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Compare and Contrast theIdeas and Techniques of the Poets in the some of the Love Poems we have Studied

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Compare and Contrast the Ideas and Techniques of the Poets in the some of the Love Poems we have Studied Love is a very popular topic for poetry. This is because love is one of the only things that there is no scientific fact no true definition and can be thought of in so many different ways. Poets can use poems to portray all the different types of love that people feel, romantic, young, stereotypical, fake, possessive, physical, the list is endless. Three poems that portray some of these are "The Flea", "A Valediction: Forbidding Mourning" and "A Woman to her Lover". I like the poems "The Flea" and "A Valediction: Forbidding Mourning" by John Donne because of the imagery and metaphors he uses to give us an understanding of both poems. I also like the poem "A Woman to Her Lover" by Christina Walsh because it gives a woman's view of love. This gives a significant contrast to Donne's poems. "A Valediction: Forbidding Mourning" is a good contrast to "The Flea" since in "The Flea" the man who is talking is trying to persuade the woman to sleep with him when she is trying to refuse. ...read more.


This is a very shocking image but Donne uses it to contradict and almost trick the woman into sleeping with him. This is unlike "A Valediction: Forbidding Mourning". In "A Woman to Her Lover" is almost the woman's view to "The Flea". In the third verse of "A Woman to Her Lover" Christina talks of how her body is not something that her lover can use for his physical desires. "My skin soft only for you fond caresses My body supple only for your sense delight" Christina uses alliteration of the soft f's and s's these gentle sounds echo the sensual feeling that her lover has and emphasises the point she is trying to make. "A Woman to Her Lover" is like "A Valediction: Forbidding Mourning" in the way that the man in "A Valediction: Forbidding Mourning" feels that their love is not revolved around them being physically together.A good way to think of it is that the man in "A Valediction : Forbidding Mourning" would like his lover to think of love in the way the woman does in "A woman to Her lover". ...read more.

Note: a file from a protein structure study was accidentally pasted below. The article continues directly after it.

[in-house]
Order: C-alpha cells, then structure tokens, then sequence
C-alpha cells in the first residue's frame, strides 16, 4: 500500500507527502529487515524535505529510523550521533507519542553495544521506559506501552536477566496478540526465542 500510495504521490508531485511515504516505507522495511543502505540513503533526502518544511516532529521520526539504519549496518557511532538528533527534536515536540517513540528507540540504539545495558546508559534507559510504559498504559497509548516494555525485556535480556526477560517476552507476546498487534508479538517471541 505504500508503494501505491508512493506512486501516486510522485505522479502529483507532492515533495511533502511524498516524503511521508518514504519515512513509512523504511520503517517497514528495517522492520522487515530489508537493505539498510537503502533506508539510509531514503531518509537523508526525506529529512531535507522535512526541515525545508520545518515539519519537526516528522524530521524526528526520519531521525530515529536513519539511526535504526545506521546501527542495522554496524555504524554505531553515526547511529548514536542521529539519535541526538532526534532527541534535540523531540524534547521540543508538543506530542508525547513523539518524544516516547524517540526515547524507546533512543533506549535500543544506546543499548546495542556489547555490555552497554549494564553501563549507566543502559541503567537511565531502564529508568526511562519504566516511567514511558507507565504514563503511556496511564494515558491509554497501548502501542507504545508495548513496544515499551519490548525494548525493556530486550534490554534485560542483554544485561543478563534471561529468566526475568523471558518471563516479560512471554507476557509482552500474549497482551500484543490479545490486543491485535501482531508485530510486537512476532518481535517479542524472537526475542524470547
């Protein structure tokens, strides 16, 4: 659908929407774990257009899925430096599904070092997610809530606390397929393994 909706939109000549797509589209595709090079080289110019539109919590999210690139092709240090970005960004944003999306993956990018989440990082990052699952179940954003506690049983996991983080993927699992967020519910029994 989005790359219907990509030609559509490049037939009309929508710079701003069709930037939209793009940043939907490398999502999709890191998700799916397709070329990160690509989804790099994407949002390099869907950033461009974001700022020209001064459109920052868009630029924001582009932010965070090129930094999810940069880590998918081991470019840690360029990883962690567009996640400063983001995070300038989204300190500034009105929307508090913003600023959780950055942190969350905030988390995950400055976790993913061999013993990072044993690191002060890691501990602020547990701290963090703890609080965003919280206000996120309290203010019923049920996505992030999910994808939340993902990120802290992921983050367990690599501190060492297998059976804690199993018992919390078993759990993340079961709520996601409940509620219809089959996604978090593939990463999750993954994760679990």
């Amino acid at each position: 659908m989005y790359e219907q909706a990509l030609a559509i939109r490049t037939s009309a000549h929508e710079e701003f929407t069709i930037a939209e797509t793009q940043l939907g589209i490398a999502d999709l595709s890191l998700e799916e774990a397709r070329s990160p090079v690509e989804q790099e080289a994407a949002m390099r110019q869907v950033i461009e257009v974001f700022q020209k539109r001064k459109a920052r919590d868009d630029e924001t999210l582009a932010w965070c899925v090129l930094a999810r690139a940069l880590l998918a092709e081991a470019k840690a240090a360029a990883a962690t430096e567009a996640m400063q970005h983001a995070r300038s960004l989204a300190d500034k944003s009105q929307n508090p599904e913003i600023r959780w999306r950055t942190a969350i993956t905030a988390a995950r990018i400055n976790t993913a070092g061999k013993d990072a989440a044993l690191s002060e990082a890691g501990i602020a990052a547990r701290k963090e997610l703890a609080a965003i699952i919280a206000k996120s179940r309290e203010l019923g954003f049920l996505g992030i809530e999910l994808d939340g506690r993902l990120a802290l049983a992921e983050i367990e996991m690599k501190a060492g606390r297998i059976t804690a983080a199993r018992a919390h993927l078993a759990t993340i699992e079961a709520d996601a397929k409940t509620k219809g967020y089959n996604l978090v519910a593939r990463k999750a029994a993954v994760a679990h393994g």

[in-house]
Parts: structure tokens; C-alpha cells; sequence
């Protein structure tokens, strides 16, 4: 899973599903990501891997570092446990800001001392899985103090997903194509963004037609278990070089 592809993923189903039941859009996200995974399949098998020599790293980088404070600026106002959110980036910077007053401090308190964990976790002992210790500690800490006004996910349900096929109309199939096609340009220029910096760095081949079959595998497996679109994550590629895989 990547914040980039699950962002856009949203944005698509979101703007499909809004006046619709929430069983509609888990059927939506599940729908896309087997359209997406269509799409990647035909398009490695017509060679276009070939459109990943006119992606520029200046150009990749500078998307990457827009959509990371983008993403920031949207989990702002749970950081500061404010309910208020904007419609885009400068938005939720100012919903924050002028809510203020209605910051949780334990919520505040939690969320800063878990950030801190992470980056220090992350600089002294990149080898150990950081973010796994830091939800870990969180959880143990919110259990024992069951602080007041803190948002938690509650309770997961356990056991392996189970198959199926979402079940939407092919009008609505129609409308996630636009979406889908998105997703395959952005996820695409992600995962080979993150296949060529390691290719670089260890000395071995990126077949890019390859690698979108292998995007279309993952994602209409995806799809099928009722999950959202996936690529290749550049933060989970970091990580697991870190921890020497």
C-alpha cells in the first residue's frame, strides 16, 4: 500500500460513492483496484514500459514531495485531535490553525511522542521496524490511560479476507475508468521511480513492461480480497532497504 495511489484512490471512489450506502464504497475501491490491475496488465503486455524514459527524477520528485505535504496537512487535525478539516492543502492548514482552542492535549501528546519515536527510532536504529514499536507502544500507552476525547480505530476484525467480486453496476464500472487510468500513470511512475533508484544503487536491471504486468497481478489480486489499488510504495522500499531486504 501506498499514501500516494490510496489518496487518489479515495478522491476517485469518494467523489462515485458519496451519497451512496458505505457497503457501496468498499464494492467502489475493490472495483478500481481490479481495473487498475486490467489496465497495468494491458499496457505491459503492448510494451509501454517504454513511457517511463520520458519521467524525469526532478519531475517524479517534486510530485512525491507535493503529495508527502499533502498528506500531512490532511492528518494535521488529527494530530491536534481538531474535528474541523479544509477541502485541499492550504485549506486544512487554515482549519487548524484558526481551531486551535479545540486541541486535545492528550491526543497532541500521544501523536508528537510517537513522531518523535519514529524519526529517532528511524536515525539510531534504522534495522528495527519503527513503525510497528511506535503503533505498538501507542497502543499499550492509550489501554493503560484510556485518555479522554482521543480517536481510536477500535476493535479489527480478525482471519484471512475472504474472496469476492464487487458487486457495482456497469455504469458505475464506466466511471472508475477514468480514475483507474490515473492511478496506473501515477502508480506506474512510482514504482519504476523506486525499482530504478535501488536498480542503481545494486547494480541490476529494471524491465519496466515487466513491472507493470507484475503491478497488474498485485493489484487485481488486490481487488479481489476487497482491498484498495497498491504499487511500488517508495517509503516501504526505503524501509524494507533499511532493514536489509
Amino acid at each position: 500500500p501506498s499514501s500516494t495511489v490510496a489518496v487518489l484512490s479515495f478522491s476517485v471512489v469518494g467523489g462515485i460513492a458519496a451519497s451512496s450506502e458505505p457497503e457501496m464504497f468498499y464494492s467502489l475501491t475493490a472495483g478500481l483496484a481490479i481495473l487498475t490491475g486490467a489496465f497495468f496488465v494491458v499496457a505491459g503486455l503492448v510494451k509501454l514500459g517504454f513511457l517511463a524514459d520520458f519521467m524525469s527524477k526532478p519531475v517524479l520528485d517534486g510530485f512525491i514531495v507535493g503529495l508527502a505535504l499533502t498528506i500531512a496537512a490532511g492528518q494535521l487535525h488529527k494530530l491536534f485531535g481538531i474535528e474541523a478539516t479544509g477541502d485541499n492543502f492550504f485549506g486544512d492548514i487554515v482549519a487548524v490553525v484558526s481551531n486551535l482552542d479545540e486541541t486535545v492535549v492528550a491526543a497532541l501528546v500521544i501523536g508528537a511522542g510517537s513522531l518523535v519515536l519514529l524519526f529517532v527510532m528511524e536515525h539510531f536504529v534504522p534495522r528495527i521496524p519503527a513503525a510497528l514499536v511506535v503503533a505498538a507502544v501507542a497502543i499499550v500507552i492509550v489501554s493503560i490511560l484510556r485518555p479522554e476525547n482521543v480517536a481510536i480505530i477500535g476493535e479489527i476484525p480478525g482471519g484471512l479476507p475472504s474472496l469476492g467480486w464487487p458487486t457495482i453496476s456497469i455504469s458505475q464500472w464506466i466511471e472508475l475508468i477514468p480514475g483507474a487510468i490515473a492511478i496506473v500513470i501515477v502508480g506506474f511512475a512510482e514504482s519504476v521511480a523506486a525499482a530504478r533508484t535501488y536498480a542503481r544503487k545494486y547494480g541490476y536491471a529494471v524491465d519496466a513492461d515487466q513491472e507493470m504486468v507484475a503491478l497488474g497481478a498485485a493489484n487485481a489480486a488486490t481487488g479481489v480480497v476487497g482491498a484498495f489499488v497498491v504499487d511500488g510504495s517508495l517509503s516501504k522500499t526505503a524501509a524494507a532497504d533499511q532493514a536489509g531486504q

Showing how her love for him is free of sin and is just pure true love. "I love thee purely, as they turn from Praise." In both "The Flea" and "A Woman to Her Lover" there are references to marriage. In Donne's poem the man uses as an excuse to sleep with the woman. "Our marriage bed, and marriage temple is:" Here Donne is trying to explain how because that is where they have been married it is there and then that they should sleep together therefore showing how he is using marriage as an excuse to sleep with her. In "A Woman to Her Lover" the woman also thinks the reason her lover wants to marry her is so that he has a perfect reason to sleep with her. Not for love but for physical and possessive desire. "To make me a bondslave, To bear you children," The woman's idea of marriage is a lot more on the Biblical side, once again the marriage side. In explanation the woman talks about how she wants their love to be "Of passion, and of joy and sorrow". This is much like the wedding vows, "In sickness and in health." This shows how the woman wants him to love her through and through whether she's, sick or healthy, happy or sad. ...read more.

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